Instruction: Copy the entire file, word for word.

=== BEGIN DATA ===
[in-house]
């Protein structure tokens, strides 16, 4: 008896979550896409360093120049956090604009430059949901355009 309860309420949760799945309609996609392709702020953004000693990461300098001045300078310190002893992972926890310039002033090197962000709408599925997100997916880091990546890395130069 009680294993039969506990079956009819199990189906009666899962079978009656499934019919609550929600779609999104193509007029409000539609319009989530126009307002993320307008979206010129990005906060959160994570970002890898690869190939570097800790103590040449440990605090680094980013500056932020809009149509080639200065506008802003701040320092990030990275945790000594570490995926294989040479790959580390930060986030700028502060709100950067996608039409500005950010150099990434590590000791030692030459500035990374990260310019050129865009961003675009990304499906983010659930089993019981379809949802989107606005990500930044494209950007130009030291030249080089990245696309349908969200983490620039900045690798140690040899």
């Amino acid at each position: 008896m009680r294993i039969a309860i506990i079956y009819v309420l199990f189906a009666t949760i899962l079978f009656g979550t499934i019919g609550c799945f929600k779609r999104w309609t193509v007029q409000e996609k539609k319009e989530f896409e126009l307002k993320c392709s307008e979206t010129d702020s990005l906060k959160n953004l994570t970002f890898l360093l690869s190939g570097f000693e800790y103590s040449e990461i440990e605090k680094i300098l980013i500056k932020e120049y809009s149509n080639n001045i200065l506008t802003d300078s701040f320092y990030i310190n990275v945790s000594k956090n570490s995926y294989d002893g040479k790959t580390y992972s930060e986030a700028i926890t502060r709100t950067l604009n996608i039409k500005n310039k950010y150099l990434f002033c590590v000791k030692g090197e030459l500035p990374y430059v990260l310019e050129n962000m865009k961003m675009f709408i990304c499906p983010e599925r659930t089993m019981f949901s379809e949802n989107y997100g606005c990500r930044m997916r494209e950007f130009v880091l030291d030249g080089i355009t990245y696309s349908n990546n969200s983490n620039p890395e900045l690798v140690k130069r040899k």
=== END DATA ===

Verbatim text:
[in-house]
């Protein structure tokens, strides 16, 4: 008896979550896409360093120049956090604009430059949901355009 309860309420949760799945309609996609392709702020953004000693990461300098001045300078310190002893992972926890310039002033090197962000709408599925997100997916880091990546890395130069 009680294993039969506990079956009819199990189906009666899962079978009656499934019919609550929600779609999104193509007029409000539609319009989530126009307002993320307008979206010129990005906060959160994570970002890898690869190939570097800790103590040449440990605090680094980013500056932020809009149509080639200065506008802003701040320092990030990275945790000594570490995926294989040479790959580390930060986030700028502060709100950067996608039409500005950010150099990434590590000791030692030459500035990374990260310019050129865009961003675009990304499906983010659930089993019981379809949802989107606005990500930044494209950007130009030291030249080089990245696309349908969200983490620039900045690798140690040899």
């Amino acid at each position: 008896m009680r294993i039969a309860i506990i079956y009819v309420l199990f189906a009666t949760i899962l079978f009656g979550t499934i019919g609550c799945f929600k779609r999104w309609t193509v007029q409000e996609k539609k319009e989530f896409e126009l307002k993320c392709s307008e979206t010129d702020s990005l906060k959160n953004l994570t970002f890898l360093l690869s190939g570097f000693e800790y103590s040449e990461i440990e605090k680094i300098l980013i500056k932020e120049y809009s149509n080639n001045i200065l506008t802003d300078s701040f320092y990030i310190n990275v945790s000594k956090n570490s995926y294989d002893g040479k790959t580390y992972s930060e986030a700028i926890t502060r709100t950067l604009n996608i039409k500005n310039k950010y150099l990434f002033c590590v000791k030692g090197e030459l500035p990374y430059v990260l310019e050129n962000m865009k961003m675009f709408i990304c499906p983010e599925r659930t089993m019981f949901s379809e949802n989107y997100g606005c990500r930044m997916r494209e950007f130009v880091l030291d030249g080089i355009t990245y696309s349908n990546n969200s983490n620039p890395e900045l690798v140690k130069r040899k």